Madrid: A fabled city boasting bullfights and fiestas

PUBLISHED : Monday, 12 October, 1998, 12:00am
UPDATED : Monday, 12 October, 1998, 12:00am


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While Spain is a treasure-trove of culture drenched in historical pageantry and brimming with flamenco, bullfights and fiestas, the capital has been described as 'the fable of Europe'.

Welcoming, cordial, free and peaceful and universal, the prevailing spirit of the city is festive and its bustle is contagious.

Nobody is a foreigner in this melting pot of cultures where all of the three million inhabitants are known simply as 'los madriles' - and anyone spending some time in the city finds it difficult to leave.

From a tourist's perspective, too, Madrid's forcefulness and personality make it an unforgettable city. Throw in a remarkable collection of museums and galler ies housing the artistic legacy of Goya, Velazquez, Picasso and Dali; stroll through the beautiful parks and gardens pondering the romance of Don Quixote, Papa Hemingway and the International Brigades.

Then embrace the wild nightlife and the capital becomes an extraordinary destination.

The most fitting place to start getting to know Madrid is at Puerta del Sol - Sol, as it is known to locals.

This is the centre of the enormous metropolis, the gateway to Gran Via's round-the-clock action and the magnet for visitors and locals alike.

Close by is one of the greatest art galleries in the world, the Museo del Prado, where Goya and Diego Velazquez are not surprisingly well represented.

For the more avant garde, visit the Palacio Real (Royal Palace), housing historic antique collections and some of the most elaborately decorated walls and ceilings imaginable.

As lovers of Hemingway novels will doubtless be aware, Madrid is also home of the world's largest bullring, Plaza de Toros Monumental de las Ventas, and is one of the best places to see a bullfight.

Soccer-fans, on the other hand, may prefer to catch a match if local favourites Real Madrid or Atletico de Madrid are playing at home.

On a Sunday morning, the en tire city appears to converge on El Rastro, which must rank as one of the biggest flea markets anywhere.

Every visitor should also make a point of enjoying some of Europe's most beautiful parks and gardens.

For historic reasons the park of El Buen Retiro, which was begun in 1625, is the best-known for both size and its beauty. It contains two remarkable buildings: the Palace of Velazquez, with outstanding brickwork and tiles, and the so-called Crystal Palace, a jewel of Spanish architecture made of iron and glass.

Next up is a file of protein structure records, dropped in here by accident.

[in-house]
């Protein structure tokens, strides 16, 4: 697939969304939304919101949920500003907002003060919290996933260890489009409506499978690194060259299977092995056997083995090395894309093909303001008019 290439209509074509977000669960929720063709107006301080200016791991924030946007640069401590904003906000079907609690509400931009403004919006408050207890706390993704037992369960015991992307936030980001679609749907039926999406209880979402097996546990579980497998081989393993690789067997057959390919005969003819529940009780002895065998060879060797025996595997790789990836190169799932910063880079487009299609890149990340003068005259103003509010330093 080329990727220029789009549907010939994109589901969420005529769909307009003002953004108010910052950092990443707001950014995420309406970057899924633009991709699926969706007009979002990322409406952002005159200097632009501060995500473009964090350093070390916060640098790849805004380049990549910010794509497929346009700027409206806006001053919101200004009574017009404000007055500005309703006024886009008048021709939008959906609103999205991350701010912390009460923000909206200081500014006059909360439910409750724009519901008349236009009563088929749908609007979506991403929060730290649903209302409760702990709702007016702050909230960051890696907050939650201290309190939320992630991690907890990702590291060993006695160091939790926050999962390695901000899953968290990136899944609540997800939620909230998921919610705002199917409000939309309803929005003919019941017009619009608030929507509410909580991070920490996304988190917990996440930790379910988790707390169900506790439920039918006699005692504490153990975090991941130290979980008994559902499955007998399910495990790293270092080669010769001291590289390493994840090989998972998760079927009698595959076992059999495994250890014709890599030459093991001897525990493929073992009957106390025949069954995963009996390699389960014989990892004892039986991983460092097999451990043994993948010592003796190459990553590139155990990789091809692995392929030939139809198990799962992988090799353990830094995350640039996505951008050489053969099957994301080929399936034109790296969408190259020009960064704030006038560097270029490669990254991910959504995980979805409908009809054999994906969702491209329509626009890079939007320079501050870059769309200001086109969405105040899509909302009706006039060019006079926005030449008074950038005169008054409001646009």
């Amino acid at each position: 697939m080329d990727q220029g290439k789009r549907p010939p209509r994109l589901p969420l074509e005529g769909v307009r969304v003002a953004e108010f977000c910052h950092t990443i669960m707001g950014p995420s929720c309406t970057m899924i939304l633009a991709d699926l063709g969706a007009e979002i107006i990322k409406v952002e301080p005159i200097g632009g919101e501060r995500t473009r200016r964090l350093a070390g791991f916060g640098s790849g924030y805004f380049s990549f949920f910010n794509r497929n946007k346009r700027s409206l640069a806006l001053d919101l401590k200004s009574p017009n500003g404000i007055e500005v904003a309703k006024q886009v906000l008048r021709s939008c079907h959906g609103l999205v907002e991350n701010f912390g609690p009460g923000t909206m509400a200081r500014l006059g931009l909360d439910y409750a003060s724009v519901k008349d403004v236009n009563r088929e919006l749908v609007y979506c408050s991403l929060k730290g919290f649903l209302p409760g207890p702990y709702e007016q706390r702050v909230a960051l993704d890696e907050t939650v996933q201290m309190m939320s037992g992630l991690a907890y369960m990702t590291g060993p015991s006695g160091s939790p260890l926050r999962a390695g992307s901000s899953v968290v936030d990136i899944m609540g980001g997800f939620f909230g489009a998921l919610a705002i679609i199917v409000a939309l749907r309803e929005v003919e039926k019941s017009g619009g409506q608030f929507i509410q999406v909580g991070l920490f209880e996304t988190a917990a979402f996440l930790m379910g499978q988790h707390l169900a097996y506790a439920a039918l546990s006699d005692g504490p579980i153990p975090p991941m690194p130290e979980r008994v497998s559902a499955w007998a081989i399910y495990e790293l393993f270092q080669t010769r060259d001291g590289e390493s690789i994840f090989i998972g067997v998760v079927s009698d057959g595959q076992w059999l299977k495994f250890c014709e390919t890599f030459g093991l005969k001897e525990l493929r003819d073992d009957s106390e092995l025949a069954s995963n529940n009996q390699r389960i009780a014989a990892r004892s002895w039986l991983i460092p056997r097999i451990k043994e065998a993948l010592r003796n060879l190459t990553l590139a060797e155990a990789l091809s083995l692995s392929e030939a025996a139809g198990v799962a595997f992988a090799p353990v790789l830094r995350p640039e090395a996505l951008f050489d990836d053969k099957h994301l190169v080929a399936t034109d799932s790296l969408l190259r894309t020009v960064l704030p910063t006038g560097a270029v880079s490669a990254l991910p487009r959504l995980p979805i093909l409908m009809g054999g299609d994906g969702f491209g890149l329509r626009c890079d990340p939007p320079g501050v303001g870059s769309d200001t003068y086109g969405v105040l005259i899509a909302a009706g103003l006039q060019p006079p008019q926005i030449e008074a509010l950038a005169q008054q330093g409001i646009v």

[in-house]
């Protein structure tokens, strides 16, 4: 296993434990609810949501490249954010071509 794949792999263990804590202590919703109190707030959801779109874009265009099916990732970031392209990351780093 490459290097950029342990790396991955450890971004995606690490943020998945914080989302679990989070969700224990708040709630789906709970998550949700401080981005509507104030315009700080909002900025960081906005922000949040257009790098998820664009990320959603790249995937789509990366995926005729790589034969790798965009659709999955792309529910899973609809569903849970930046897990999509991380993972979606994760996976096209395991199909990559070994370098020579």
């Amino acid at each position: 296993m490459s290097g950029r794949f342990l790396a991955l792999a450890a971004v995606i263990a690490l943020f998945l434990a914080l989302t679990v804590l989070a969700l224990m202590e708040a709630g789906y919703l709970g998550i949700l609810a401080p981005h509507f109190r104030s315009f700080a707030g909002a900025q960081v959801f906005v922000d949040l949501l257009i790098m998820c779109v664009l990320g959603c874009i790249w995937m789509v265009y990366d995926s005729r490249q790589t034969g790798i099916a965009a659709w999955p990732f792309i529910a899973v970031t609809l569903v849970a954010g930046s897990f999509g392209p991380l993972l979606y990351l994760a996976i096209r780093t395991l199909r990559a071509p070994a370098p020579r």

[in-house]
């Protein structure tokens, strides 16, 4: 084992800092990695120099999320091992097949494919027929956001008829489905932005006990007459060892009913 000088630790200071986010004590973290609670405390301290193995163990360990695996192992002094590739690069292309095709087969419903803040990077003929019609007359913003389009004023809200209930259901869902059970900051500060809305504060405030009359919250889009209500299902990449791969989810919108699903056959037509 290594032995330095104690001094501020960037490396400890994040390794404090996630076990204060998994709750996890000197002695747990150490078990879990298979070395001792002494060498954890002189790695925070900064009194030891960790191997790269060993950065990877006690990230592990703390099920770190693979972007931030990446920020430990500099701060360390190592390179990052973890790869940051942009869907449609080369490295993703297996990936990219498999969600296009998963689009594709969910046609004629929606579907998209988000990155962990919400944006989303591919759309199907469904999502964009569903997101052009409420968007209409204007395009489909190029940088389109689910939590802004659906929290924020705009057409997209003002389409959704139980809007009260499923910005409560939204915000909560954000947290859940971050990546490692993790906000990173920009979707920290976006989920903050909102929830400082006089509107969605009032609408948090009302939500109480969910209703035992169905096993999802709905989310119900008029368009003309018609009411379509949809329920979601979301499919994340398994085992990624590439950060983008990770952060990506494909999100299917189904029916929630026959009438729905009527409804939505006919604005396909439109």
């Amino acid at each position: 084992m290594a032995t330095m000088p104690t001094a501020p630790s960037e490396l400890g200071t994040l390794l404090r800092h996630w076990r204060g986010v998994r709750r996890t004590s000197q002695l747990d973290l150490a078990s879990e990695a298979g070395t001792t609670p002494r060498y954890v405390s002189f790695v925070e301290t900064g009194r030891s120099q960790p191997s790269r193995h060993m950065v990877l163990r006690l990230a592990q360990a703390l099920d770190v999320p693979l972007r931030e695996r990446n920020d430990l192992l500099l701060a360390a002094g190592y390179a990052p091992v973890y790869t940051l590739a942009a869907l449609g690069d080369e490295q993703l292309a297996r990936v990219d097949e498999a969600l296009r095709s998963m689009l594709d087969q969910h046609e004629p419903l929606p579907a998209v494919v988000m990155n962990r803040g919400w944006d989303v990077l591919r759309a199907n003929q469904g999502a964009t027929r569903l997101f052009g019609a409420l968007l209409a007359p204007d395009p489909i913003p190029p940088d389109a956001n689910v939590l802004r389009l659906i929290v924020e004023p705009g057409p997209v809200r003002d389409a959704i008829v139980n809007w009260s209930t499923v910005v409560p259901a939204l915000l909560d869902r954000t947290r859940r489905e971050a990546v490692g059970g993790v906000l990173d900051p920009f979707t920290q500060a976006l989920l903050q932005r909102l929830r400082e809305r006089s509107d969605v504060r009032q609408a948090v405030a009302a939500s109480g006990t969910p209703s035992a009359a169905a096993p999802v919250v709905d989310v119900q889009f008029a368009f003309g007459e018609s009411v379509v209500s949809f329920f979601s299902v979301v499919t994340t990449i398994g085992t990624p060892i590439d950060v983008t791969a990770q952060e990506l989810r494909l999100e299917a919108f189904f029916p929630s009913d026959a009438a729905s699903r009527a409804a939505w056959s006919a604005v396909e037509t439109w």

Conveniently, the park can be toured by hiring a horse-drawn carriage. In the new Tierno-Galvan Park, meanwhile, a plane tarium projects the constellations as well as creating the sensation of time-travelling though space and the Milky Way.

Nightlife runs the gamut from theatre, opera and outdoor concerts to discotheques, music halls, pubs, disco-pubs, cafes and casinos.

A popular local saying refers to denizens of the dark who 'begin their day at night'. Some cinemas even screen movies at dawn, when the squares and boulevards are still full of life.

Shopping in Madrid centres on the Gran Via, the Salamanca area (Serrano) and the Castellana, where large stores are found in the company of the best boutiques. Jewellery, fashion and furs are per haps the most tempting possibilities.

As for dining, Madrid has plenty of 'local' restaurants serving the tastiest specialties of traditional Spanish cuisine. Basque and Catalan specialities stand out, as well as paella from Valencia, the fabada (white beans) from Asturias or the cold vegetable soup known as gazpacho from Andalusia.

The capital's own speciality is the famous Madrid stew made of chick peas, potato, meat, a piquant sausage called chorizo and black pudding. Tripe, suckling pig and a soup called 'a lo tio Lucas' are other local dishes, while nearby regions are represented by the roast pig and lamb of Segovia and Arevelo, stewed partridge and 'liebre a la cazadora' (hare) from Toledo; and the goat stew, trout and river crab of Guadalajara.

For dessert, there are the famous marzipans of Toledo and Madrid sweets called 'bartolillos'.

A visit to Madrid would not be complete without touring nearby 'world heritage' sites of historic interest.

Most notable are the walled city of Avila ('The land of songs and saints'); Segovia, with its Roman aqueduct and 2,000 years of history; El Greco's Toledo, with its magnificent Gothic cathedral; as well as the Monastery of El Escorial, a former royal residence that has been dubbed the 'eighth wonder of the world'.